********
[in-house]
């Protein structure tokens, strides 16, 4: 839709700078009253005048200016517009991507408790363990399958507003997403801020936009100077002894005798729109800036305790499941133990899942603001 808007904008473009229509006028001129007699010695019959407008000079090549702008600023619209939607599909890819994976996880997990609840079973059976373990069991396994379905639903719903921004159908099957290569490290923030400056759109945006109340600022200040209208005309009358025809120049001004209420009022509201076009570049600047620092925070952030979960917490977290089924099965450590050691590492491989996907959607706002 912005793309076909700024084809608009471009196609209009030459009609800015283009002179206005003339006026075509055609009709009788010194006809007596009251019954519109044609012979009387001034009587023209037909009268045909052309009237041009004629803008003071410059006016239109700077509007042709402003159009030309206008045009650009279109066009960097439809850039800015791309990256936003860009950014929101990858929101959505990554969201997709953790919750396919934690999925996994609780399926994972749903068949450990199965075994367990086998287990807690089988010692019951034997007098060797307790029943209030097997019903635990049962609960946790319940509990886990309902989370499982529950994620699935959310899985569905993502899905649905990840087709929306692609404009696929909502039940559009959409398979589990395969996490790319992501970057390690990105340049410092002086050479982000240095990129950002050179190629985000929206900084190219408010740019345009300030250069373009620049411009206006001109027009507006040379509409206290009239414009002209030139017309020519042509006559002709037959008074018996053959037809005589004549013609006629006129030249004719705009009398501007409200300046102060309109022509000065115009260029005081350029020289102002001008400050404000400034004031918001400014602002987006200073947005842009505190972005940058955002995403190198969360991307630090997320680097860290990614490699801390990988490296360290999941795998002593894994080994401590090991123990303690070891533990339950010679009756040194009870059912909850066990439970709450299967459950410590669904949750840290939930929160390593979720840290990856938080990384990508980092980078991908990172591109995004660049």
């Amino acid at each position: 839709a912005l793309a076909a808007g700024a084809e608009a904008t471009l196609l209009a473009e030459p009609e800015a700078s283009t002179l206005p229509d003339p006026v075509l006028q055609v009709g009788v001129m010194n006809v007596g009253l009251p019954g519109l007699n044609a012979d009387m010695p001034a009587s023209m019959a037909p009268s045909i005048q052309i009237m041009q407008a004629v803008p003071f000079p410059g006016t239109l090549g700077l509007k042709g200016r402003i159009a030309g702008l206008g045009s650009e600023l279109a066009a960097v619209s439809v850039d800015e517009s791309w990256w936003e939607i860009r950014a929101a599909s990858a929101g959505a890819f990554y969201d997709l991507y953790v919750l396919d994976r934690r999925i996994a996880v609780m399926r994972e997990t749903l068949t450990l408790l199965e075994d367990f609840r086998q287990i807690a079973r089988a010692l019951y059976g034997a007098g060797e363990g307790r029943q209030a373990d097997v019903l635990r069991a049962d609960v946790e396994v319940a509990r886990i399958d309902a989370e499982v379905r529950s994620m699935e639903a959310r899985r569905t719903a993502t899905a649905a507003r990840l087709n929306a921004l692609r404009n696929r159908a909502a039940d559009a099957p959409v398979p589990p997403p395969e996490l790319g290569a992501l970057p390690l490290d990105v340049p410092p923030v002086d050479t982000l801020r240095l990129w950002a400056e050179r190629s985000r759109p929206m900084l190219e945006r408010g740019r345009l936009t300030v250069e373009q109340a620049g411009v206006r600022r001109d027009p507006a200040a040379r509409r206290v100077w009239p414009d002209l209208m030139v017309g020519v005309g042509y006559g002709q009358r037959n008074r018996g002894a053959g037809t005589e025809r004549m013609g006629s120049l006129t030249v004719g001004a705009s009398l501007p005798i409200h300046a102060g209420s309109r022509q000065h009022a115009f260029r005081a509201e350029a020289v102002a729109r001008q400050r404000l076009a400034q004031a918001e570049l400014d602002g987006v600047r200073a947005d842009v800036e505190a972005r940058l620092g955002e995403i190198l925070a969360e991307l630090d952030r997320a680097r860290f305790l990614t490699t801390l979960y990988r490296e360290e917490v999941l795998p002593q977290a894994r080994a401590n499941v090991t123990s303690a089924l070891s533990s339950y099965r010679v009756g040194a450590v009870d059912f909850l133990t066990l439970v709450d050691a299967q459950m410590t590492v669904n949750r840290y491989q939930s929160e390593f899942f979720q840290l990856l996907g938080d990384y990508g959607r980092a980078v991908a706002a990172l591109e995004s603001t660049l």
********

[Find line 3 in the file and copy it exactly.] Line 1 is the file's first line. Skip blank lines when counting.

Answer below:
């Amino acid at each position: 839709a912005l793309a076909a808007g700024a084809e608009a904008t471009l196609l209009a473009e030459p009609e800015a700078s283009t002179l206005p229509d003339p006026v075509l006028q055609v009709g009788v001129m010194n006809v007596g009253l009251p019954g519109l007699n044609a012979d009387m010695p001034a009587s023209m019959a037909p009268s045909i005048q052309i009237m041009q407008a004629v803008p003071f000079p410059g006016t239109l090549g700077l509007k042709g200016r402003i159009a030309g702008l206008g045009s650009e600023l279109a066009a960097v619209s439809v850039d800015e517009s791309w990256w936003e939607i860009r950014a929101a599909s990858a929101g959505a890819f990554y969201d997709l991507y953790v919750l396919d994976r934690r999925i996994a996880v609780m399926r994972e997990t749903l068949t450990l408790l199965e075994d367990f609840r086998q287990i807690a079973r089988a010692l019951y059976g034997a007098g060797e363990g307790r029943q209030a373990d097997v019903l635990r069991a049962d609960v946790e396994v319940a509990r886990i399958d309902a989370e499982v379905r529950s994620m699935e639903a959310r899985r569905t719903a993502t899905a649905a507003r990840l087709n929306a921004l692609r404009n696929r159908a909502a039940d559009a099957p959409v398979p589990p997403p395969e996490l790319g290569a992501l970057p390690l490290d990105v340049p410092p923030v002086d050479t982000l801020r240095l990129w950002a400056e050179r190629s985000r759109p929206m900084l190219e945006r408010g740019r345009l936009t300030v250069e373009q109340a620049g411009v206006r600022r001109d027009p507006a200040a040379r509409r206290v100077w009239p414009d002209l209208m030139v017309g020519v005309g042509y006559g002709q009358r037959n008074r018996g002894a053959g037809t005589e025809r004549m013609g006629s120049l006129t030249v004719g001004a705009s009398l501007p005798i409200h300046a102060g209420s309109r022509q000065h009022a115009f260029r005081a509201e350029a020289v102002a729109r001008q400050r404000l076009a400034q004031a918001e570049l400014d602002g987006v600047r200073a947005d842009v800036e505190a972005r940058l620092g955002e995403i190198l925070a969360e991307l630090d952030r997320a680097r860290f305790l990614t490699t801390l979960y990988r490296e360290e917490v999941l795998p002593q977290a894994r080994a401590n499941v090991t123990s303690a089924l070891s533990s339950y099965r010679v009756g040194a450590v009870d059912f909850l133990t066990l439970v709450d050691a299967q459950m410590t590492v669904n949750r840290y491989q939930s929160e390593f899942f979720q840290l990856l996907g938080d990384y990508g959607r980092a980078v991908a706002a990172l591109e995004s603001t660049l």